Harvard is in uncharted territory: How, why, and what’s ahead

For the first time since 2009, Harvard is 1-3 in Ivy play. It’s an unusual sight for most Harvard fans, and as Alex Rosenberg’s game-winner swished through the net on Saturday to down the Crimson, I couldn’t help but remember the three buzzer-beating wins Harvard had last year in Ivy play (one to send the game to overtime – an eventual win – and two pure game-winners). For five straight years, the ball always seemed to bounce Harvard’s way. But on both Friday and Saturday night, the Crimson were a step behind the competition, getting swept on their home court. So let’s look back on the underlying issues of this sweep, explore how the Crimson can improve and discuss what lies ahead for the reeling Crimson.

Harvard played two straight impressive halves this weekend, two stanzas that would have struck fear into the rest of the Ancient Eight if they had occurred in the same game. After falling behind 40-25 after the first half versus Cornell, the Crimson fought back to take the lead, trouncing the Big Red 25-6 in the next 10 minutes of play. Cornell finished strong, however, beating the Crimson by 12. Harvard won the second half by three (not a bad one-half margin), but free throws from Cornell widened the lead late, and a David Onuorah three-pointer late in the game (the junior’s second attempt of his career) didn’t help matters for Harvard. Cornell’s Matt Morgan, suddenly an Ivy Player of the Year candidate, made the big plays when it mattered most (a sentence I’ve grown accustomed to writing about a Harvard player over the past couple of years).

The next outstanding half that Harvard played was versus Columbia the next night. The Crimson shook off any lingering doubts about their validity as an Ivy contender and pummeled the Lions inside and out, on both ends of the floor, for a solid 20 minutes. In the second half, however, the Crimson faltered and missed crucial free throws, and an Alex Rosenberg running fadeaway at the buzzer sank Harvard, handing the Crimson their third consecutive Ivy loss. If the weekend taught us one thing, it’s this: The Crimson just don’t have that killer instinct they used to.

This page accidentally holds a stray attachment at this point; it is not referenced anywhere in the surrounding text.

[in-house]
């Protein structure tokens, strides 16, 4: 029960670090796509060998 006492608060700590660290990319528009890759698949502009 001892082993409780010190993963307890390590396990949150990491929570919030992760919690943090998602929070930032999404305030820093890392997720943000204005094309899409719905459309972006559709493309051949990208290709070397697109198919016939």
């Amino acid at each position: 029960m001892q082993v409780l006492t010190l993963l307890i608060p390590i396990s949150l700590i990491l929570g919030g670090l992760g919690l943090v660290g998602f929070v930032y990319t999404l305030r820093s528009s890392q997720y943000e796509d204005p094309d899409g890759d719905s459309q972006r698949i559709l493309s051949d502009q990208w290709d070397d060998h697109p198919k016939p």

Another key issue for Harvard was their inability to find a set lineup to trust in certain situations. Coach Tommy Amaker seems to have tried every possible lineup combination at every possible time: from going small when the other team goes big, to matching the other team’s strategy; from sitting Zena Edosomwan in crunch time, to riding freshmen in late-game situations. We’ve seen it all. With a team full of pieces that haven’t gelled yet, it makes sense to try different combinations, but at this point in the season it is troubling that a different cast of characters is being called upon to perform a different task every night.

Furthermore, Amaker has frequently made these changes regardless of how well his current lineup is doing. For example, in the first half of the Cornell game, Harvard’s offensive output was even with Cornell’s when Edosomwan played, and minus-15 when he was on the bench (according to Big Apple Buckets’ Kevin Whitaker on Twitter). (Edosomwan had zero fouls in the first half, so that wasn’t the cause of his inexplicable benching.)

Another example: In Saturday’s game versus Columbia, freshman Weisner Perez spontaneously checked in with under 10 minutes to play. Perez, who finished the game with seven minutes played, scored eight points in two minutes, giving Harvard momentum and a two-point lead. He then checked out, and the lead was squandered. I am inclined to give the benefit of the doubt to a coach of Amaker’s pedigree, and it’s easy to start second-guessing any coach right after his team has lost a three games in a row. However, with losses piling up for a team that has fewer clear-cut stars than in past years, it’s hard not to detect Amaker’s lack of trust in certain players when the game in on the line.

There were some positives from the weekend, including the aforementioned first-half dominance of Columbia; Weisner Perez’s high-impact seven minutes; and Corey Johnson’s improved playmaking (from a guy who is usually just a three-point gunner).

Up next for Harvard is a trip to Princeton and Penn this weekend. Jadwin Gymnasium had stymied Harvard for many seasons before 2014, when Harvard beat Princeton there for the first time in 25 years. A young Penn squad and the Palestra await on Saturday night, as do good memories from Harvard’s one-game playoff victory over Yale in that storied building last year. While I predict a strong showing from the Crimson in both games, it’s tough to know what to expect from a team that hasn’t put together a full 40 minutes of strong play in quite some time now. The Crimson can still finish the Ivy slate strong, and I anticipate that they will battle their way to a respectable Ivy finish.

2 thoughts on “Harvard is in uncharted territory: How, why, and what’s ahead

    • That’s been corrected, TKINDLLTK, thanks. That year also brought Harvard’s first season sweep of the Ps in school history.

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